Using Vim in a terminal with tmux

As I mentioned, I don’t usually use Vim this way but some people seem to be very happy to use the terminal+tmux+vim combo.

Nice video about using Vim with tmux: https://www.youtube.com/watch?v=5r6yzFEXajQ

Why not Emacs?

Vim and Emacs are the two best editors I’ve seen. I don’t think either one is better. They are just very different. I have tried Emacs several times. Last time lasted several months. Each time it just did not feel right for me.

Bashing bash – unexceptional

This is the third post in the “bashing bash” series. The aim of the series is to highlight problems in bash and convince systems and software engineers to help building a better alternative.

The problem

What is the output of the following script?

#!/bin/bash

set -eu

echo Here
false
echo Not here

Right, the output is

Here

Imagine that instead of false you have a lot of code. Since there are no exceptions, you have no idea where the error occurred.

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Solutions using bash:

  1. Use set -x to trace the code.
  2. Add echo something every here and there to know between which two echo‘s the error occurred.
  3. Catch the error using trap and print the line number as suggested on StackOverflow . Writing this additional catching snippet at the top of every script is not really convenient.

This problem of unclear error location is unimaginable in any normal programming language.

“There is no problem, just don’t do it”

Bash was not intended to be a “normal” programming language. Some people say it’s an abuse of bash to use it as such. Looking at the code written in Bash I can tell it really is an abuse in many cases.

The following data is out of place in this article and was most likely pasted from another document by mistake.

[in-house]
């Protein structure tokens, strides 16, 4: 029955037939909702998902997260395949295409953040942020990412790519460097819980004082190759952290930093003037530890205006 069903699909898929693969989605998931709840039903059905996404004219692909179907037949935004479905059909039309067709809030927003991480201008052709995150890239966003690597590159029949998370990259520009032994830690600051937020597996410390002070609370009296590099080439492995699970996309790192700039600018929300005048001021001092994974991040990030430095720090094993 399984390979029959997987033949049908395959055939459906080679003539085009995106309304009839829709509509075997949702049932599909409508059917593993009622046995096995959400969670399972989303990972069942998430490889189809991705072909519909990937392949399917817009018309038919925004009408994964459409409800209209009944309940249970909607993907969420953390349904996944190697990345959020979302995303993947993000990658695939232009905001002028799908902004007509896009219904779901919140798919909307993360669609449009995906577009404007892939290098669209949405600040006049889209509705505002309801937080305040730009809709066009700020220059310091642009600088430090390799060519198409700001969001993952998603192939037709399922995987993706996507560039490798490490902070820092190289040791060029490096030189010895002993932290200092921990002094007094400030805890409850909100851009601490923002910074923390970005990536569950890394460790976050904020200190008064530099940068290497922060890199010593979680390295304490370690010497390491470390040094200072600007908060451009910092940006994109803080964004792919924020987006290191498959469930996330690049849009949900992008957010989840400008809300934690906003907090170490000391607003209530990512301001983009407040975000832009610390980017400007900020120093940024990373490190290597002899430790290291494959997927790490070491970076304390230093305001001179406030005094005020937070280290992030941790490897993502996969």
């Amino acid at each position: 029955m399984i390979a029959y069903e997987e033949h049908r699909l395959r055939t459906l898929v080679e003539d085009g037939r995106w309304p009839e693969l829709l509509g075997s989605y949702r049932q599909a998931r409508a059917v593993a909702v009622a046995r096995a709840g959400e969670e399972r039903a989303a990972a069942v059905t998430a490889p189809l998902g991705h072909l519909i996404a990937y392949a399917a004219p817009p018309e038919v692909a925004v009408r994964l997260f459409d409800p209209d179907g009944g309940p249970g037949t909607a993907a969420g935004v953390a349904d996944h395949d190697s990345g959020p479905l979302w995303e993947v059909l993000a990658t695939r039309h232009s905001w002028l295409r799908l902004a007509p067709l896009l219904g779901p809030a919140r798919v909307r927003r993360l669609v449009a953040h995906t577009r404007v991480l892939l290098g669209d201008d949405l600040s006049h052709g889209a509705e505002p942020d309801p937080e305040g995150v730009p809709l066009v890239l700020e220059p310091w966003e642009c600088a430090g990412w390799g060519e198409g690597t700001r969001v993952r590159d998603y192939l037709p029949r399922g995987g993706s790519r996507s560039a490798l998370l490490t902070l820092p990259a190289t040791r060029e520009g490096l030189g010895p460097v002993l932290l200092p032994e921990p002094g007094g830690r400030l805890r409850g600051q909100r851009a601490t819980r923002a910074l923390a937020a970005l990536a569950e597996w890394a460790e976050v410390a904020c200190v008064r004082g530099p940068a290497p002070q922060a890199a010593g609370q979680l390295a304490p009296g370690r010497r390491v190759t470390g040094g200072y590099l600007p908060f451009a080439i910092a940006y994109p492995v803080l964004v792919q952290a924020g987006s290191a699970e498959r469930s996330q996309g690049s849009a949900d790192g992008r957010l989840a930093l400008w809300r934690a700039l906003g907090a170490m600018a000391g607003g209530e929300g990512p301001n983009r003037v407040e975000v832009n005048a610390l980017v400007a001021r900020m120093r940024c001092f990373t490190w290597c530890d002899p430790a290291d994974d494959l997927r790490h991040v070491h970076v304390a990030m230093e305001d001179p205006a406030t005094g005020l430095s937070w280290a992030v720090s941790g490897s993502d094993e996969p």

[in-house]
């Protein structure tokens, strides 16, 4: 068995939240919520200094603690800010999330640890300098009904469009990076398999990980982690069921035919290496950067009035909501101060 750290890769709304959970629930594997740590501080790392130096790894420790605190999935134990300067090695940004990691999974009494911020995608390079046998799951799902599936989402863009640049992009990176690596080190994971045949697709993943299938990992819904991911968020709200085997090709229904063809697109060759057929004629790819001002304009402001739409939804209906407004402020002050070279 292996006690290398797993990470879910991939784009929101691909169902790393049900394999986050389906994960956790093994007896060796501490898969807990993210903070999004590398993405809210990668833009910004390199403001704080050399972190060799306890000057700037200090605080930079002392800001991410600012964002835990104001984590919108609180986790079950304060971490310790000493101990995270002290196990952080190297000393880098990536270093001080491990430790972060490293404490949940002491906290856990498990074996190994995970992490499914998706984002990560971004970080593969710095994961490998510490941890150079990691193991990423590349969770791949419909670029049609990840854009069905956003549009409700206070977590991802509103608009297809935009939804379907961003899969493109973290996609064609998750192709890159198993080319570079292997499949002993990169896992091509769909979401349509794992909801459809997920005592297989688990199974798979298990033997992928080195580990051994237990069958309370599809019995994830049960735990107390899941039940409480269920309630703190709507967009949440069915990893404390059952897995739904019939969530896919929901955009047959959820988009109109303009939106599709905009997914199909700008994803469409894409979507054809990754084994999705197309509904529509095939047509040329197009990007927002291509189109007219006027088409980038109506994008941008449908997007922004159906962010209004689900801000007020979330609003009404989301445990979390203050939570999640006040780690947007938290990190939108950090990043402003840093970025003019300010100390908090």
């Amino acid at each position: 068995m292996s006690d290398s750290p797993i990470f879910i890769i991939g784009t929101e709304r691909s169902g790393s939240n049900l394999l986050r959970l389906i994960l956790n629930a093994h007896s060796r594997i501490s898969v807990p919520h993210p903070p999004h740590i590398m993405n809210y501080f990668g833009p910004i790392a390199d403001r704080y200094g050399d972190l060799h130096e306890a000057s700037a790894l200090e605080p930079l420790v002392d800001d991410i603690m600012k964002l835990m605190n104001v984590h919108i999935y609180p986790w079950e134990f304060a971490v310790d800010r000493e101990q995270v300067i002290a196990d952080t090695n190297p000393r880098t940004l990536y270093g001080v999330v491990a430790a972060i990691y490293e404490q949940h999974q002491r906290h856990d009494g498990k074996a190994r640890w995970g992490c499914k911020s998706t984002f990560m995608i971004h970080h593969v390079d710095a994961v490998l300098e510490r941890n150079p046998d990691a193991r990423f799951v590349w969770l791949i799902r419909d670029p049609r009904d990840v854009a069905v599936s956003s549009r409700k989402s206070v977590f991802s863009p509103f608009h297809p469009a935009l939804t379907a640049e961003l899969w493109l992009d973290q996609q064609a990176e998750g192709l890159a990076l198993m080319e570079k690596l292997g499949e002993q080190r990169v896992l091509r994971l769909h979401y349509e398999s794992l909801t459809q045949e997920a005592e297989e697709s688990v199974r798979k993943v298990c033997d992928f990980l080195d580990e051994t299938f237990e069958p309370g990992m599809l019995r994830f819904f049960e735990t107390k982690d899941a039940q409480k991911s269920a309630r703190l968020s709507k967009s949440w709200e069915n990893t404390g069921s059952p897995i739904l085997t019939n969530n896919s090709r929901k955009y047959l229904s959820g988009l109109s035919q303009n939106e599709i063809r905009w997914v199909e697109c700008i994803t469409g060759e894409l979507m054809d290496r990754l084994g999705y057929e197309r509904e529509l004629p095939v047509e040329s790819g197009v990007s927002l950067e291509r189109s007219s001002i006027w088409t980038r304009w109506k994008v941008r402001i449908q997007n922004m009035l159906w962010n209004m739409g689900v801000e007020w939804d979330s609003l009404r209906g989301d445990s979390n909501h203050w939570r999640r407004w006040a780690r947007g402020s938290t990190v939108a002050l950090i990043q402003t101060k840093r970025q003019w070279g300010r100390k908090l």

The reality though is that bash is still (ab)used for programming. In some cases Bash has positive aspects which outweigh the need to use other languages. In other cases a program starts as a small Bash script and is just not rewritten in another language after the script grows.

I suggest making a better shell rather than convincing people not to abuse Bash. People will keep on doing what they are doing. Let’s make their lives easier by providing them with a better shell.

The suggested solution

Use NGS. In NGS, any failed process throws an exception. Let’s take a look at the script below

#!/usr/bin/env ngs
echo Here
false
echo Not here

What’s the output?

Here
Not here

WAT?

Well, actually false returning an exit code of 1 is not an exception, it’s normal. If any command returning non-zero code would cause an exception, you wouldn’t be able to write for example if $(test -e myfile) do_something .

Failed process is a process that returns an unexpected exit code. Here is the part of stdlib that defines what’s a fail and what’s not:

F finished_ok(p:Process) p.exit_code == 0

F finished_ok(p:Process) {
    guard p.executable.path == '/bin/false'
    p.exit_code == 1
}

F finished_ok(p:Process) {
    guard p.executable.path == '/usr/bin/test'
    p.exit_code in [0, 1]
}

Such definitions also mean that you can easily extend NGS to work properly with any other command, simply by adding another finished_ok function. (Or add it to stdlib if it’s a common command so everyone would benefit).

So where are the exceptions?

We’ll have to modify the code to get an unexpected exit code. Example:

#!/usr/bin/env ngs
echo Here
ls nosuchfile
echo Not here

Output:

Here
ls: cannot access 'nosuchfile': No such file or directory
========= Uncaught exception of type 'ProcessFailed' =========
====== Exception of type 'ProcessFailed' ======
=== [ backtrace ] ===
[Frame #0] /etc/ngs/bootstrap.ngs:158:1 - 158:10 [in <anonymous>]
[Frame #1] /etc/ngs/bootstrap.ngs:154:17 - 154:29 [in bootstrap]
[Frame #2] ./2.ngs:3:4 - 3:14 [in <anonymous>]
[Frame #3] /usr/share/ngs/stdlib.ngs:1116:11 - 1116:15 [in $()]
[Frame #4] /usr/share/ngs/stdlib.ngs:1050:29 - 1050:42 [in wait]
[Frame #5] /usr/share/ngs/stdlib.ngs:1006:7 - 1006:20 [in ProcessFailed]
=== [ dump process ] ===
(a lot of not very well formatted output with info about the process)

Please help building a better alternative

Go to https://github.com/ilyash/ngs/ and contribute some code.

Small intro to threads, race conditions and locking